Instead: Show you care beyond the ‘buy now’ button. Address any concerns, answer any queries and resolve any issues quickly. 95% of customers that have had a bad experience, will return to use your business again if you resolve their issue promptly and efficiently [source: NARM]. And remember, if this is done publicly, potential customers will be reassured that in the event of an issue, they will be well looked after.

DON’T: Pay for positives . . . or negatives

While recent Feefo research revealed that 75% of consumers are influenced by good reviews, it might be tempting to think that buying a batch of positive reviews will help you stand out.

However, aside from being a legal grey area, there has been a major crackdown on fake reviews – and those selling them. The Competition and Markets Authority (CMA) launched a probe into the issue last year, commanding review sites to clean up their act when it comes to moderation and authenticity. Online retailing giant, Amazon, took over 1,000 rogue reviewers to court for selling fake reviews, and have recently disallowed reviews to be left in exchange for discounted goods or services.

This applies to posting negative reviews on competitors’ sites also; by attempting to erode their reputation with a flurry of fakes, or lower their rating.

Instead: Subscribe to a mantra of trust and transparency with online reviews. Seek out best practice guidelines, root out fakes and take every opportunity to collect reviews from legitimate customers.

DON’T: Miss out on opportunities to listen, learn and grow

There’s no doubt, implementing a robust reviews strategy can add value to your business. From providing rich insights into your processes from the customers’ perspective, to offering a platform from which to offer outstanding customer care, reviews can be a gateway to tangible benefits.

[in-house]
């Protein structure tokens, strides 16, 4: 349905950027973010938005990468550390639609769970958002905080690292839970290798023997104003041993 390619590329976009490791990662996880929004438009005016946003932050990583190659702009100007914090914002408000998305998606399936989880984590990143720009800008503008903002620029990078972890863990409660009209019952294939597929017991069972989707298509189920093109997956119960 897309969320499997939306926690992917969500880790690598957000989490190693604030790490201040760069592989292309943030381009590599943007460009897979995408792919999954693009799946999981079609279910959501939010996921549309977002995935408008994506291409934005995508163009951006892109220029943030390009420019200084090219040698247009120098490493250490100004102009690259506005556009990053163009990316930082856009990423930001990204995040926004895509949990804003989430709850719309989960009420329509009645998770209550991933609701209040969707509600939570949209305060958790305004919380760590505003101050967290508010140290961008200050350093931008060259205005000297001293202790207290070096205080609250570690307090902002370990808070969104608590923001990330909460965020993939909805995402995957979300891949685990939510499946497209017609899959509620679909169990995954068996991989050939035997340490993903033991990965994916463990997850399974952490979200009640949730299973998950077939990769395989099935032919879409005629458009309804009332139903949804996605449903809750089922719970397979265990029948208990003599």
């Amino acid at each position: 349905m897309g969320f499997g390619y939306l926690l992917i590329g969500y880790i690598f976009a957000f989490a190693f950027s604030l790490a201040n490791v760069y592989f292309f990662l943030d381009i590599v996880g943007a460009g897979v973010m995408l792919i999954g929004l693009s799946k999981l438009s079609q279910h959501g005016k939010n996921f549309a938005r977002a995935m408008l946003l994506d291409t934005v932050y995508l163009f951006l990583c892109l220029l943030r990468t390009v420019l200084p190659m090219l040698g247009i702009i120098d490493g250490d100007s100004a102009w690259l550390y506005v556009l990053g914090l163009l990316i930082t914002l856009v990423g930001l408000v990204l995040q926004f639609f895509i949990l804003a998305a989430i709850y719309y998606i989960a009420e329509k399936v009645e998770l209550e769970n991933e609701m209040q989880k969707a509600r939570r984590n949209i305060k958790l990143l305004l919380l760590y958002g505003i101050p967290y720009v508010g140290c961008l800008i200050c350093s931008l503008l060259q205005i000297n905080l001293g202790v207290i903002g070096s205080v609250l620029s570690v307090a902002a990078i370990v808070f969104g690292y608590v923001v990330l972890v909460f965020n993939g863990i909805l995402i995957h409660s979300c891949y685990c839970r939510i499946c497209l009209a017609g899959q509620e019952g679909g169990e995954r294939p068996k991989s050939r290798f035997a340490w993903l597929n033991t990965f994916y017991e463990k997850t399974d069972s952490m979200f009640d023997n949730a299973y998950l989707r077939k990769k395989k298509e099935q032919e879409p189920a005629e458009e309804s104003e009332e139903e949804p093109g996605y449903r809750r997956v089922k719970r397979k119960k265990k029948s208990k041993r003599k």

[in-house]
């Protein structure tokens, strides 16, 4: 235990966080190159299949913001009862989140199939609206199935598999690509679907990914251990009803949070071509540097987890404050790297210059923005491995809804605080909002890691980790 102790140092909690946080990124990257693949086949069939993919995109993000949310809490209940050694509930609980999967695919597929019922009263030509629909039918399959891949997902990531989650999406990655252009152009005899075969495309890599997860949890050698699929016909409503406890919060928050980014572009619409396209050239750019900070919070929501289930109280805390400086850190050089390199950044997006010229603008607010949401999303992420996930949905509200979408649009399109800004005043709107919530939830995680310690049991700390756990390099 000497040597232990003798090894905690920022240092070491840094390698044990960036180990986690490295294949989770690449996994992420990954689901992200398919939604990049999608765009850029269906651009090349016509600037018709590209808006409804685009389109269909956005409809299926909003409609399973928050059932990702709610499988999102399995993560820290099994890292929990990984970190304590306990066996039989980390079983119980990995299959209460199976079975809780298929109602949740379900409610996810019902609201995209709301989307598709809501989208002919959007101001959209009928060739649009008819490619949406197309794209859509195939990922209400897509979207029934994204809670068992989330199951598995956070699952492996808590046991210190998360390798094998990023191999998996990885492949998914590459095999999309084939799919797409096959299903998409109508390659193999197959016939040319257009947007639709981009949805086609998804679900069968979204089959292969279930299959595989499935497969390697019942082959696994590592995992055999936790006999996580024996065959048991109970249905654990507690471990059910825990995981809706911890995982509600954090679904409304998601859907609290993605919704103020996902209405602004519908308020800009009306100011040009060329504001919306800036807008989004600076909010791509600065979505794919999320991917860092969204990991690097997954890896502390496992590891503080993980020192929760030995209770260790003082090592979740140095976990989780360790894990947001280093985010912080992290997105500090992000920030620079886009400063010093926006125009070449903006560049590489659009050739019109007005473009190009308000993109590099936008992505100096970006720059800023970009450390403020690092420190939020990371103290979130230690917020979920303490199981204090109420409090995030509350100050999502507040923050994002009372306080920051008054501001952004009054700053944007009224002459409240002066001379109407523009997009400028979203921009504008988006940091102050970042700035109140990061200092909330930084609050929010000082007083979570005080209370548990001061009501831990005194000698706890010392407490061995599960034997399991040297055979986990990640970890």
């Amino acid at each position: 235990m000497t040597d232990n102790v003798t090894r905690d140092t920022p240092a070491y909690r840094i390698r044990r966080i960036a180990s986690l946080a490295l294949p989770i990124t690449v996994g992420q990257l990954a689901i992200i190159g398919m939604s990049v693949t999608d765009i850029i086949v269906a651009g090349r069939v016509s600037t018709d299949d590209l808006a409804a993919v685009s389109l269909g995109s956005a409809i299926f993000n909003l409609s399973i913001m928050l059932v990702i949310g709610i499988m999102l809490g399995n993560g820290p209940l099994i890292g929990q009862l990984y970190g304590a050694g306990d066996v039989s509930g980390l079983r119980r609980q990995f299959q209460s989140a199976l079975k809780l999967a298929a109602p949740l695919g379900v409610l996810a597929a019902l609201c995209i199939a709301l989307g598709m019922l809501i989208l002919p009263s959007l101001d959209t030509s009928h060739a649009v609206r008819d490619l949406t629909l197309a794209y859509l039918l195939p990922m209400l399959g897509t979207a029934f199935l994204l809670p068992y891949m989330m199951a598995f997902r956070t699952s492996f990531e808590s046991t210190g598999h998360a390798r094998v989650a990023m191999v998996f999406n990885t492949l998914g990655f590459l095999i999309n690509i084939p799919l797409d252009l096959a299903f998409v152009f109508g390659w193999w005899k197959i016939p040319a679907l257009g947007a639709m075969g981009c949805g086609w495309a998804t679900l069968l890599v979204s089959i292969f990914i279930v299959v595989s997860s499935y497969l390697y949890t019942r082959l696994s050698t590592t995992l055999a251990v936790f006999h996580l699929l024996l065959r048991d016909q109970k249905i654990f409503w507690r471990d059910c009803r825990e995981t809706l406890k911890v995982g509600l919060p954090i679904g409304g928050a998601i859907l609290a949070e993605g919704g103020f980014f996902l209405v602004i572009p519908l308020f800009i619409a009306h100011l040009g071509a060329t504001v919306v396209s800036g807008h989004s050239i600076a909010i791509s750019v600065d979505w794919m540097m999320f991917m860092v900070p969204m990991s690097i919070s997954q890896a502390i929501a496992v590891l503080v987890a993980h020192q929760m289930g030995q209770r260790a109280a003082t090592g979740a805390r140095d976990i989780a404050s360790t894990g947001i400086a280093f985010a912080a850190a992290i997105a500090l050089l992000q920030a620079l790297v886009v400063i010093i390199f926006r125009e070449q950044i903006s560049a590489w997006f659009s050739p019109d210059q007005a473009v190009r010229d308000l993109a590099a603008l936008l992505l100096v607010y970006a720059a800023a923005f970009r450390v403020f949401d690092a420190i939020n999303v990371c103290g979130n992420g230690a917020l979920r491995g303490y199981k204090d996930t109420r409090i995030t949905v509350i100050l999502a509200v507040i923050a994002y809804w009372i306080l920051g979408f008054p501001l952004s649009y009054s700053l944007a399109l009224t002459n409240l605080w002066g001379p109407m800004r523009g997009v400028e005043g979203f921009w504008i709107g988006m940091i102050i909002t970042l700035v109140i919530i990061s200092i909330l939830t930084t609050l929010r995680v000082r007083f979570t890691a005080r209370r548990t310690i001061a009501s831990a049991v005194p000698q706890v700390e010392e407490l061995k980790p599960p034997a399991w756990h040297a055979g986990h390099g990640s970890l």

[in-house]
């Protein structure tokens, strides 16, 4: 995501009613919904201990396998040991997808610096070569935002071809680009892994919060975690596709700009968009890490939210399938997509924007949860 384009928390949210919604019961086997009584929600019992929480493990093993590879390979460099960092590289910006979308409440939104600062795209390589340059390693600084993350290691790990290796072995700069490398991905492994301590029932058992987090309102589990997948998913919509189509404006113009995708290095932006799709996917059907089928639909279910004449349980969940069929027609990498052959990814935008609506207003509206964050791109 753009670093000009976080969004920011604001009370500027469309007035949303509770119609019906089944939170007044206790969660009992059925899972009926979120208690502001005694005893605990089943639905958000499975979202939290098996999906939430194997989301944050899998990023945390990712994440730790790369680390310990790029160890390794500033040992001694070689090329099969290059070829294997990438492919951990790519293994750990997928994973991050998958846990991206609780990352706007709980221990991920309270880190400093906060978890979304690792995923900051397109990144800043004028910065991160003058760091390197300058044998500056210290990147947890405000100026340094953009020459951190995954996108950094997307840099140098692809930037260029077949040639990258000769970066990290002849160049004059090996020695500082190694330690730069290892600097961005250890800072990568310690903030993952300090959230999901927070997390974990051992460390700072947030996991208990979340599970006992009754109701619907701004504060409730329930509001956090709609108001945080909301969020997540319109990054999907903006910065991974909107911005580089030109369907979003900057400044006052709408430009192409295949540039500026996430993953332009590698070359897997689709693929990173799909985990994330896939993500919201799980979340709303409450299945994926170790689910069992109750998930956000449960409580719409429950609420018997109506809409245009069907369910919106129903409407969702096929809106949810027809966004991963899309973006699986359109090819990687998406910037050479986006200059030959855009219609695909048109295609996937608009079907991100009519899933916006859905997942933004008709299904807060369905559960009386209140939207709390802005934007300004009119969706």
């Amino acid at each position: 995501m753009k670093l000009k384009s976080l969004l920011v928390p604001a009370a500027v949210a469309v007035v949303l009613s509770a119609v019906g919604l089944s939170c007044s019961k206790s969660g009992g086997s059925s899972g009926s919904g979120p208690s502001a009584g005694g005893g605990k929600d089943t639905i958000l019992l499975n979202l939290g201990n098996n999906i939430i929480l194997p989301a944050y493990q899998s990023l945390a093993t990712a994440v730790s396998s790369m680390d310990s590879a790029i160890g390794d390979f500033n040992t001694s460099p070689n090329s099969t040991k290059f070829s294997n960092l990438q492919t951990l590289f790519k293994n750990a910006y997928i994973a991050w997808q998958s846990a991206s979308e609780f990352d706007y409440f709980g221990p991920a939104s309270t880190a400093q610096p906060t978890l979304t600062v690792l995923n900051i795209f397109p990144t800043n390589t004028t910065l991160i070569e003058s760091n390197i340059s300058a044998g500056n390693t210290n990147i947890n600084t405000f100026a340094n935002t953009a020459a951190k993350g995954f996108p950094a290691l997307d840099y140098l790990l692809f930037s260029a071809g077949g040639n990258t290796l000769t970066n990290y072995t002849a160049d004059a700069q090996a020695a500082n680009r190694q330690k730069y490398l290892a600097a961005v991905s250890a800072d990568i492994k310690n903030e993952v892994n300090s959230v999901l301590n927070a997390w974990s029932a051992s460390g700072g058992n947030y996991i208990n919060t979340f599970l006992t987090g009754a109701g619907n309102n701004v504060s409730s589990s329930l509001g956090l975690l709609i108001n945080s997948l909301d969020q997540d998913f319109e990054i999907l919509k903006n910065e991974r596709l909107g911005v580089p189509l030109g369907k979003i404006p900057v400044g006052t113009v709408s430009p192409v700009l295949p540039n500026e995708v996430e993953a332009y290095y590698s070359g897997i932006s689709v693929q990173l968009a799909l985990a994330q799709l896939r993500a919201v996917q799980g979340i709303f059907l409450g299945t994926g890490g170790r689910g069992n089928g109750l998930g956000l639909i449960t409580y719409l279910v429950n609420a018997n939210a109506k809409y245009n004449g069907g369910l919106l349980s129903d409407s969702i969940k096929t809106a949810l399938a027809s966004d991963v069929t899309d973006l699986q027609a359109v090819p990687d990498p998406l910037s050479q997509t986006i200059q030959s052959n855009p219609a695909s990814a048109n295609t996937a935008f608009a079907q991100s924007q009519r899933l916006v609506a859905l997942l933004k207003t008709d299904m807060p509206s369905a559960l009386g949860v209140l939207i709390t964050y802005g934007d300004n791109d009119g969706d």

Rather than trying to handle feedback yourself, review platforms exist that will collect and manage their collection on your behalf, and offer additional tools to make the most of them. Choosing the right solution for your business is half the battle; but what should you consider in order to maximise your feedback?

  • Keep it real: Ensure there are checks in place to ensure your reviews are authentic. The most secure way is to only invite genuine customers; that have legitimately made a purchase from your business.
  • Under the hood: Collecting reviews is just the start: make sure the review platform you choose offers a range of tools, such as analytics and reporting, benchmarking and insights, or features to help you keep track of – and respond to – all of your reviews.
  • Stand out online: Some search engines, such as Google, use a list of verified review platforms to generate ratings in results pages that help your business stand out from crowd. In AdWords campaigns, reviews contribute to Seller Ratings, an automatic extension that, according to Google, can increase Click-Through-Rate on ads by an average of 17%, Google reports.

Reviews are powerful, but only when properly managed. By avoiding the pitfalls and maximising the benefits, the rich customer insights can be instrumental in enhancing sales and online visibility and building brand reputation and trust.

Read also:

Small creative firms risk reputation by underestimating cyber attack impact

Battling digital damage – families and young people looking for expert help managing reputations online


Author: Matt West
CMO at Feefo |


Matt West joined Feefo as Chief Marketing Officer in February 2016 and oversees the company’s multi-channel go-to-market strategy and customer focused offerings. He is responsible for driving sales growth, marketing strategy, channel partnerships and consumer awareness, while expanding and building the brand.